Boulder City has a new grant program to help its small businesses and residents weather through the COVID-19 storm.
At its Sept. 8 meeting, City Council approved disbursing up to $200,000 for small business grants. The money is part of the $1.5 million CARES grant the city received from Clark County.
“The intent of this grant program was to try to respond to businesses negatively impacted by COVID that were established before the pandemic started,” said Community Development Director Michael Mays.
Businesses can apply to be reimbursed for rent, utilities, inventory, COVID-19 supplies, personal protection equipment and other administrative costs.
“We know small businesses here in Boulder City have suffered due to the pandemic, and it might take quite a while before the business climate returns to normal,” said Raffi Festekjian, economic development coordinator. “This is just one of a handful of relief packages available that will help small businesses move one step closer toward financial recovery. If our small businesses did not apply or qualify for other federal programs, we encourage them to apply for this program.”
To be eligible, businesses must have a physical location in Boulder City, an active Boulder City business license and 20 or fewer full-time employees or full-time equivalents. Those businesses that have not received any federal assistance during the pandemic will be prioritized over those that have. The grant amounts are $5,000 for businesses with one to 10 full-time employees and $10,000 for ones with 11 to 20 full-time employees.
Festekjian said a link to apply for the grant is still being developed and will be available on the city’s website, www.bcnv.org.
“It will be administered through the National Development Council … through the ZoomGrants portal,” he said. “This will provide businesses with an easy online platform for applying for the grant.”
Council also approved having the city spend up to $20,000 through the grant to purchase broadcasting and streaming equipment to improve its live streaming capability for meetings.
“It would be in essence real time,” said City Manager Al Noyola. “There might be a (one) second delay.”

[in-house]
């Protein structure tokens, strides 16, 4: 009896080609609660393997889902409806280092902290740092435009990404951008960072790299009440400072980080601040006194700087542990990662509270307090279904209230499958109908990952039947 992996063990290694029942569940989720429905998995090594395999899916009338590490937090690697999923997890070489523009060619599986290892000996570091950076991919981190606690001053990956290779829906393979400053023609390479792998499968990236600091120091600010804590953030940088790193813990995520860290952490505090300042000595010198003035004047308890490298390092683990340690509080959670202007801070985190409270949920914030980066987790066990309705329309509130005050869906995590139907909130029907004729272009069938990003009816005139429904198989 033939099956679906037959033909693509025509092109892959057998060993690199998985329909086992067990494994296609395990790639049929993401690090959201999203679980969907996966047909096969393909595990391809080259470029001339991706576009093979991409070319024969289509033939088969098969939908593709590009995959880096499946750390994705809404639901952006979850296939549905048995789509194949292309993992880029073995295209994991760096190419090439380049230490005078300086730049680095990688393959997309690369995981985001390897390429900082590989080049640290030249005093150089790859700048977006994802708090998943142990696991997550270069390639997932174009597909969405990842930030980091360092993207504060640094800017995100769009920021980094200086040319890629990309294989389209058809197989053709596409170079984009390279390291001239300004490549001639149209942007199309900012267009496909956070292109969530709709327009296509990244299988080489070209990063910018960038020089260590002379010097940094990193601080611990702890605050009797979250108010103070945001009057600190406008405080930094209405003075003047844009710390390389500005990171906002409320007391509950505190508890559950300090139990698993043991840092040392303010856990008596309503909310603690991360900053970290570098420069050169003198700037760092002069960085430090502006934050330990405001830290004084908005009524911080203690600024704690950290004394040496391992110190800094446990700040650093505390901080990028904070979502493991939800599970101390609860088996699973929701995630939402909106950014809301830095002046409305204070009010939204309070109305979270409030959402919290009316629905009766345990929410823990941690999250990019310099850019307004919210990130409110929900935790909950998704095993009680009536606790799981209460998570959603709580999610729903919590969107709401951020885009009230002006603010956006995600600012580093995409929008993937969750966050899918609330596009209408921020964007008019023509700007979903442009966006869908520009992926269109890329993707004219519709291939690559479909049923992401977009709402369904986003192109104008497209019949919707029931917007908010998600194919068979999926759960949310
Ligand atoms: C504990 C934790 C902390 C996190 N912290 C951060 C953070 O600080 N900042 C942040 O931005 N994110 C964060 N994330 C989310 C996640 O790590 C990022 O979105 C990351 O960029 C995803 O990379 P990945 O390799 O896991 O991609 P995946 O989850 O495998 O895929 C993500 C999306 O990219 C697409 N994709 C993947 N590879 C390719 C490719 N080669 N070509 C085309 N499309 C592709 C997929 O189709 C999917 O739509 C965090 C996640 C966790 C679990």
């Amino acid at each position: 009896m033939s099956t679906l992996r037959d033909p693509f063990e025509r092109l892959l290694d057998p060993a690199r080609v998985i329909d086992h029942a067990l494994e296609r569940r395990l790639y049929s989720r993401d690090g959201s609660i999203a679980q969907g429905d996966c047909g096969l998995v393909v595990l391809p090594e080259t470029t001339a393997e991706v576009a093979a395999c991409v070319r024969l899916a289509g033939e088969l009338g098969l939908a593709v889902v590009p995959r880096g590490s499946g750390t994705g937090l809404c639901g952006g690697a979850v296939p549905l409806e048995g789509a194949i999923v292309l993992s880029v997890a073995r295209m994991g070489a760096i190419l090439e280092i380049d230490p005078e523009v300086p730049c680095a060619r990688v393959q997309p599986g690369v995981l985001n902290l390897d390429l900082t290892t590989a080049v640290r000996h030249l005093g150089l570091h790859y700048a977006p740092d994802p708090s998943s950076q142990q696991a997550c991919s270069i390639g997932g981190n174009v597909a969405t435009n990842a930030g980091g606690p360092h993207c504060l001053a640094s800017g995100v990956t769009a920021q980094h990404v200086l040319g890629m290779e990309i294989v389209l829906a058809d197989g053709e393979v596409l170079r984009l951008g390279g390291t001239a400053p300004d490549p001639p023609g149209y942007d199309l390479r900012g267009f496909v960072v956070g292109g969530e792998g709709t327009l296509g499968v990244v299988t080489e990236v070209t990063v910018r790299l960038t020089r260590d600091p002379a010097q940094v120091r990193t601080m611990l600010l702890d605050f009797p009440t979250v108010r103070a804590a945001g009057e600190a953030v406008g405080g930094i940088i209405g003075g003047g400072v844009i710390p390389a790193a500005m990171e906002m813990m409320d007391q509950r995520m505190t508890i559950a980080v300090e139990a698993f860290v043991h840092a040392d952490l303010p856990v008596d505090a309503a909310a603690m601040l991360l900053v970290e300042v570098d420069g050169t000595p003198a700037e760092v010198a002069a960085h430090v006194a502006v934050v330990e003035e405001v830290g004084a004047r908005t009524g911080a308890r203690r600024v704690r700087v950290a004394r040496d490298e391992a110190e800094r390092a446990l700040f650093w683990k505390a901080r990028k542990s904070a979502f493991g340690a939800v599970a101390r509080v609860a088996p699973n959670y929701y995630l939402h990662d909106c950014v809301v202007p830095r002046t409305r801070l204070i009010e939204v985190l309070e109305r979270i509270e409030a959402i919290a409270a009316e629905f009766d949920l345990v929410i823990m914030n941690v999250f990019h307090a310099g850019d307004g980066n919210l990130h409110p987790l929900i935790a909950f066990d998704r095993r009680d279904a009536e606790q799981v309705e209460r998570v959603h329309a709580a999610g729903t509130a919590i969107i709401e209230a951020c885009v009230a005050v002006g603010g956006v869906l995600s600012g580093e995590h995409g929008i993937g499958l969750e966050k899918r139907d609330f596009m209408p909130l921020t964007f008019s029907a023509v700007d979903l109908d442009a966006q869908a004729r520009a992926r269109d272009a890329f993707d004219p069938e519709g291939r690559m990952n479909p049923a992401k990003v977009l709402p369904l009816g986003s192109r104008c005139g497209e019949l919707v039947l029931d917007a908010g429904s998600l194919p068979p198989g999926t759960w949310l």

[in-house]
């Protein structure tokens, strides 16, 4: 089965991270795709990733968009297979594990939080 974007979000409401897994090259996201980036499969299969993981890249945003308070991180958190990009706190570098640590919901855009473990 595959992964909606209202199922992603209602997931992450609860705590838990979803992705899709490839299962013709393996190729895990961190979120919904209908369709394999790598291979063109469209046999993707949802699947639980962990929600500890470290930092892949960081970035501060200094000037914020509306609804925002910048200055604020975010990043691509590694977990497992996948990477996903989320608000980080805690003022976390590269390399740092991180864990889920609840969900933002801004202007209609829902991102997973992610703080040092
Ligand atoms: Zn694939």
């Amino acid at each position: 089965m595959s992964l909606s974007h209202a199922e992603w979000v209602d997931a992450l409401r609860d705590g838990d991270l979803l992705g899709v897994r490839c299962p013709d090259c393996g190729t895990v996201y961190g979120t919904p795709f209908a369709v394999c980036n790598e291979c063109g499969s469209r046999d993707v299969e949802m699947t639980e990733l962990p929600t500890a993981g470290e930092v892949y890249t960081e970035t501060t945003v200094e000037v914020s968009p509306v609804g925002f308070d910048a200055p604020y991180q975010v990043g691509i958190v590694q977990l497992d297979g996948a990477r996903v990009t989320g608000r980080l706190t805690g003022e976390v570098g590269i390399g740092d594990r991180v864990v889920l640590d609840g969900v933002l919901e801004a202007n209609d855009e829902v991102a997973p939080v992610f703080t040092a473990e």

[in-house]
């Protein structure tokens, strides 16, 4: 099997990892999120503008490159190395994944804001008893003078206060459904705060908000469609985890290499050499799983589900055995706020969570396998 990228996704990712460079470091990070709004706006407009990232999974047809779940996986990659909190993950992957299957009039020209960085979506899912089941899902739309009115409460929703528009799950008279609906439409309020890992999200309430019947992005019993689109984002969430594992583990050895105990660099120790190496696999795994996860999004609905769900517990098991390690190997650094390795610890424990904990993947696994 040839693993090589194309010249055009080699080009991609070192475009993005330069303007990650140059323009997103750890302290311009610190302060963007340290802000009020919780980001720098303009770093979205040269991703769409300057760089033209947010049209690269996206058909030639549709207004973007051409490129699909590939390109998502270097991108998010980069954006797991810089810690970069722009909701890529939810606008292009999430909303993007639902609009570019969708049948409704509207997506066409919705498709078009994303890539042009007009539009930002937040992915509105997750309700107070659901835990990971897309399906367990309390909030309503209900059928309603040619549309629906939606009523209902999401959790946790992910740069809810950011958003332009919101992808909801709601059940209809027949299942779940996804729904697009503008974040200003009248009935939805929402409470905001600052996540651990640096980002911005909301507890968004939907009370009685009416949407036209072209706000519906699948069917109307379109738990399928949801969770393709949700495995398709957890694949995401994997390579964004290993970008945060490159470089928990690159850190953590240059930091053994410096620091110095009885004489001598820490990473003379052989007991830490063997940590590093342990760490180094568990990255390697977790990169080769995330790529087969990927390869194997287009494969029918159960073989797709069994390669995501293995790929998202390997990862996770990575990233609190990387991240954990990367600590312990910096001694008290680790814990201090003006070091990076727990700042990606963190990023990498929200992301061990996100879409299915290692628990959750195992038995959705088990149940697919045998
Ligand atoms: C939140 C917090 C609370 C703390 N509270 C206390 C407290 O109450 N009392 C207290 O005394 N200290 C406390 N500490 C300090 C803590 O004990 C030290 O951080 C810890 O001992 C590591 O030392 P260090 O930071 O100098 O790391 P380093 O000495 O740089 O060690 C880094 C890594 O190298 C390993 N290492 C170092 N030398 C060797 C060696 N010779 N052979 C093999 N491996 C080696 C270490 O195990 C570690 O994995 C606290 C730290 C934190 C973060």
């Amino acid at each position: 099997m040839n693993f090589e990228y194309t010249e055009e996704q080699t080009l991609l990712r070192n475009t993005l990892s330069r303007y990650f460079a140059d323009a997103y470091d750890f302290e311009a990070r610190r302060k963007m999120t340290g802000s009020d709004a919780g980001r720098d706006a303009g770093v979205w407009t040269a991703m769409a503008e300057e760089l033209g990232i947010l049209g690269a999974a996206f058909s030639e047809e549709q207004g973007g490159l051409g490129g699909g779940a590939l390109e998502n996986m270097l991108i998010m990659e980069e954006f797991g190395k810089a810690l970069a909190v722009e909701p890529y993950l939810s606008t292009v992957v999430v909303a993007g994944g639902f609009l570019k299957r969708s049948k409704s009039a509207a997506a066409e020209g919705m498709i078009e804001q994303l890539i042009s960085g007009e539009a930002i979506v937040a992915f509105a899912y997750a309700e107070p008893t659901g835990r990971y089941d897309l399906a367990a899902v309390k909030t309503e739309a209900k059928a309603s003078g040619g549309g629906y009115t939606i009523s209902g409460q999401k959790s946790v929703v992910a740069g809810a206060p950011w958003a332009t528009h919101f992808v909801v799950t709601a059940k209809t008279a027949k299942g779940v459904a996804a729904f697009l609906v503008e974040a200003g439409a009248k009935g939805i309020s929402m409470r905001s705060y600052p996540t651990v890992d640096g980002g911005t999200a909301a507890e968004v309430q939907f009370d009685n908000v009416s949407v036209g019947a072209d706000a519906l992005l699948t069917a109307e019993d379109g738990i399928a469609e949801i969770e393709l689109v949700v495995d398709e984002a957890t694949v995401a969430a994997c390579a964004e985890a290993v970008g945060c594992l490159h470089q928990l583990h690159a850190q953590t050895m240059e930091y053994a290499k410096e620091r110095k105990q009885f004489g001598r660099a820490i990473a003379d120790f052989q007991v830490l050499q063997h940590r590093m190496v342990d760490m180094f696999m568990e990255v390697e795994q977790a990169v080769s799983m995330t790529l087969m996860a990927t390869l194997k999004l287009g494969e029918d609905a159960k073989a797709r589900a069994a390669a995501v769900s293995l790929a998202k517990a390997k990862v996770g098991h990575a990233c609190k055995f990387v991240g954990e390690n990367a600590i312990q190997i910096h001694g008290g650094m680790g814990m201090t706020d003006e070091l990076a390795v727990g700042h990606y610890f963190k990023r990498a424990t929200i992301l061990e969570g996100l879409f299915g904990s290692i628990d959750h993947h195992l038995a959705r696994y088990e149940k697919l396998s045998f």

“This equipment will allow us to broadcast the meetings live on BCTV and allow for viewers to have more platform options for viewing, such as YouTube and Facebook,” said Communications Manager Lisa LaPlante. “The upgrades will allow for greater viewership of meetings and more public involvement, as well as less delay between on-air signal and call-ins.”
“I think it would be wonderful to have people be able to go on and stream and call in and not have to then wait 45 seconds for whatever they’re listening to to end before they make a comment,” said Councilwoman Claudia Bridges.
“I think the increased accessibility that we have been able to provide for our council meetings and for other public meetings has been a great benefit to our community,” added Councilman James Howard Adams. “I certainly do think that those benefits should continue beyond this state of emergency. I think it’s really important that we always move to increase accessibility so that people have the ability to review what we are doing when we are here doing the people’s work.”
The approved grant program also includes a maximum of $1,258,373 to pay public safety payroll expenses, up to $150,000 for an all-day child care program at the Parks and Recreation Department, up to $20,000 for food purchases by the Senior Center of Boulder City and up to $50,000 for rent and mortgage assistance and utility assistance to be administered by Emergency Aid of Boulder City.
Funds must be requested by the agencies and allocated by Dec. 1. Any grant money that remains by Dec. 4 will be used to reimburse the city’s public safety payroll.
Bridges did say she was concerned about money being allocated for Emergency Aid, especially with it needing to be spent by December.
“I’m sure that they would appreciate extra funding,” she said. “They have received significant funding, about $250,000, to be used … a lot of that by December. That would be my concern also because if it has to be expended on rent and utilities by December we could end up having to put some of that money back.”
Contact reporter Celia Shortt Goodyear at email@example.com or at 702-586-9401. Follow her on Twitter @csgoodyear.